Since the politicians are pretending that this is just about the traditions and management of the House, rather than a symbolic imposition of state religion, I think the next step is to get them to formally vote on it at the beginning of the next term to decide the issue for that Parliament. That will at least make it clear that this is a conscious choice of Parliament, and have the added advantage of forcing MPs to go on-record with their views about freedom of religion, so they can then be held to account for them.
Friday, June 15, 2007
Mainpower is proposing a small regional windfarm at Mt Cass in North Canterbury. It's currently in the preliminary stages, and they're unsure yet whether they will be going for 15 or 25 MW (it depends, among oher things, on turbine prices and whether they can expand on to a neighbouring property). But either way it will be a nice addition to their portfolio, and a good example of the way regional windfarms can be used to take some strain of the national grid.
Hot Topic, who will be able to see it from his veranda, isn't sure yet about how he feels. Personally I think turbines spinning lazily in the sun in the background are quite pretty - but some people's milage obviously varies.
Today I attended the Transparency International / VUW Institute of Policy Studies symposium on The Funding of Political Parties and Election Campaigns. It was a well-attended event, with around 65 people at its peak, including several MPs, various political scientists and commentators, and various party presidents and officials. It also saw five bloggers - myself, DPF, Bryce Edwards, Zippy GoNZales, and Russel Norman (technically there as a party official, but since he also does Frogblog he officially counts as one of us). In fact, the bloggers outnumbered the journalists (two from Radio NZ, one from NZPA) - which unfortunately seems to be par for the course on this important public issue.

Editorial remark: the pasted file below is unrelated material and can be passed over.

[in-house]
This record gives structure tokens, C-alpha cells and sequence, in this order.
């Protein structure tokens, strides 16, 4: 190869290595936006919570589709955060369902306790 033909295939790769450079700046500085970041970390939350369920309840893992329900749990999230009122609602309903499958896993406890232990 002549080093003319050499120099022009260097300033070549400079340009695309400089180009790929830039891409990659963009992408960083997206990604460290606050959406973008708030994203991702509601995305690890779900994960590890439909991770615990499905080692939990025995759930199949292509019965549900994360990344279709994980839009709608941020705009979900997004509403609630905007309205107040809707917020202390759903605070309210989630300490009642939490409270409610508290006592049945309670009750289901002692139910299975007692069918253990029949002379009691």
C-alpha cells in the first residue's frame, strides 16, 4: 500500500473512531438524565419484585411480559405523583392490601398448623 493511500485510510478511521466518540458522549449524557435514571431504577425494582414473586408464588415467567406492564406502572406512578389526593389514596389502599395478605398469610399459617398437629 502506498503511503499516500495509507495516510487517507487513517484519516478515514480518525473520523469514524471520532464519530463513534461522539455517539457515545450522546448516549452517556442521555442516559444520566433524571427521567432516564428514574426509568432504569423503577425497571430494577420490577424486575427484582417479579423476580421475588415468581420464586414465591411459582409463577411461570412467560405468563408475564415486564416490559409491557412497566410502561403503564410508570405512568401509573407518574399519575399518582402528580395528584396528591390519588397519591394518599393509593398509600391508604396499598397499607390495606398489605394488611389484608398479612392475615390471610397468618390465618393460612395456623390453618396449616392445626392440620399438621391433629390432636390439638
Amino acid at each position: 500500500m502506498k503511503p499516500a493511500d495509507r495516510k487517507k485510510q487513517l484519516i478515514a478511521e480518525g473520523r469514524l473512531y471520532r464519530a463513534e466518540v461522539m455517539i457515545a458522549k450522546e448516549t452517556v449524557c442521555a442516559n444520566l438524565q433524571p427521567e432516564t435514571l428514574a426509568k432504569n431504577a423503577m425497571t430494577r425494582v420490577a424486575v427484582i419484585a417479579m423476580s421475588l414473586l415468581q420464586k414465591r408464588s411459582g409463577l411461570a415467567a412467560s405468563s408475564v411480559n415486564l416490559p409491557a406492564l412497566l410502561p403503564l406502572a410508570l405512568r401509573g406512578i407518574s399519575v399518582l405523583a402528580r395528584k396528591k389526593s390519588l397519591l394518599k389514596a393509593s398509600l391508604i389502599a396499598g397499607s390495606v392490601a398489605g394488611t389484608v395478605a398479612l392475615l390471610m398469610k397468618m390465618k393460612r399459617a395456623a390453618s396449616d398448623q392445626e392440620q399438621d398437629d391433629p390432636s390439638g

The morning sessions were given over to the political scientists, the afternoon to the politicians. I'll save the latter for another post (probably once I've recovered and caught up a bit).
Dr Paul Harris: (former chief executive of the Electoral Commission) gave the opening address. He summarised the overall goals of campaign finance laws - deterring corruption, promoting a level playing field, promoting competition, limiting overall spending, and promoting transparency - and noted that different democracies balance these goals in different ways according to their needs. In New Zealand we've regulated candidate spending for these reasons for over a century - the first law on the matter was in 1895 - though party spending has only been regulated more recently (in 1993, following the decision to move to MMP). Problems with the 2005 election show a clear need for reform, but there are disputes over who should design the rules, and over whether we need a full public inquiry.
Dr Helena Catt (current chief executive of the Electoral Commission) reviewed New Zealand's current legal framework as contained in the Electoral Act 1993 and Broadcasting Act 1989. In doing so she highlighted some of its problems. These included the three-way split of responsibility among the Electoral Enrolment Centre (who everyone agrees does an excellent job), the Chief Electoral office and Electoral Commission; the High Court ruling in the Peters - Clarkson election petition, which has significantly altered the ground around what counts as an election expense and how expenses are apportioned with parties; the slightly different rules for candidates and parties (candidates apparently aren't allowed to do negative advertising, but can spend their own money on broadcasting); and the confusion resulting from having seven different bodies responsible in some way for handling complaints.